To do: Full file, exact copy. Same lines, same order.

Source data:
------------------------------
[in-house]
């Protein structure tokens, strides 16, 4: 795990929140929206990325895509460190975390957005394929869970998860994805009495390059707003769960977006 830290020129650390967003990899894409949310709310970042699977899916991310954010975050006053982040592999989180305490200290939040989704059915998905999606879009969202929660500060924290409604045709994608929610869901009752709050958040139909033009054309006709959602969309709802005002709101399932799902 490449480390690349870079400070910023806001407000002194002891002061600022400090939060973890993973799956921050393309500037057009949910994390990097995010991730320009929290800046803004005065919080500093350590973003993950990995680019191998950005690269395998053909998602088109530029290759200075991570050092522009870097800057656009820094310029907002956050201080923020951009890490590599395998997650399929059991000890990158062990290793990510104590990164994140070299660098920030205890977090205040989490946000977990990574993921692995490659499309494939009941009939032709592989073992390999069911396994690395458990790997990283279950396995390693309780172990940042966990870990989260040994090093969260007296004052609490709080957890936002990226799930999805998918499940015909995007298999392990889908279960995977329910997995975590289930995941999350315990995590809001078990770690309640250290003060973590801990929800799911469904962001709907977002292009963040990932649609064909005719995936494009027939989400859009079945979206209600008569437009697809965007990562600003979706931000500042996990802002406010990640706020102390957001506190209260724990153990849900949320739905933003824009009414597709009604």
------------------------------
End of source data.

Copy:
[in-house]
């Protein structure tokens, strides 16, 4: 795990929140929206990325895509460190975390957005394929869970998860994805009495390059707003769960977006 830290020129650390967003990899894409949310709310970042699977899916991310954010975050006053982040592999989180305490200290939040989704059915998905999606879009969202929660500060924290409604045709994608929610869901009752709050958040139909033009054309006709959602969309709802005002709101399932799902 490449480390690349870079400070910023806001407000002194002891002061600022400090939060973890993973799956921050393309500037057009949910994390990097995010991730320009929290800046803004005065919080500093350590973003993950990995680019191998950005690269395998053909998602088109530029290759200075991570050092522009870097800057656009820094310029907002956050201080923020951009890490590599395998997650399929059991000890990158062990290793990510104590990164994140070299660098920030205890977090205040989490946000977990990574993921692995490659499309494939009941009939032709592989073992390999069911396994690395458990790997990283279950396995390693309780172990940042966990870990989260040994090093969260007296004052609490709080957890936002990226799930999805998918499940015909995007298999392990889908279960995977329910997995975590289930995941999350315990995590809001078990770690309640250290003060973590801990929800799911469904962001709907977002292009963040990932649609064909005719995936494009027939989400859009079945979206209600008569437009697809965007990562600003979706931000500042996990802002406010990640706020102390957001506190209260724990153990849900949320739905933003824009009414597709009604």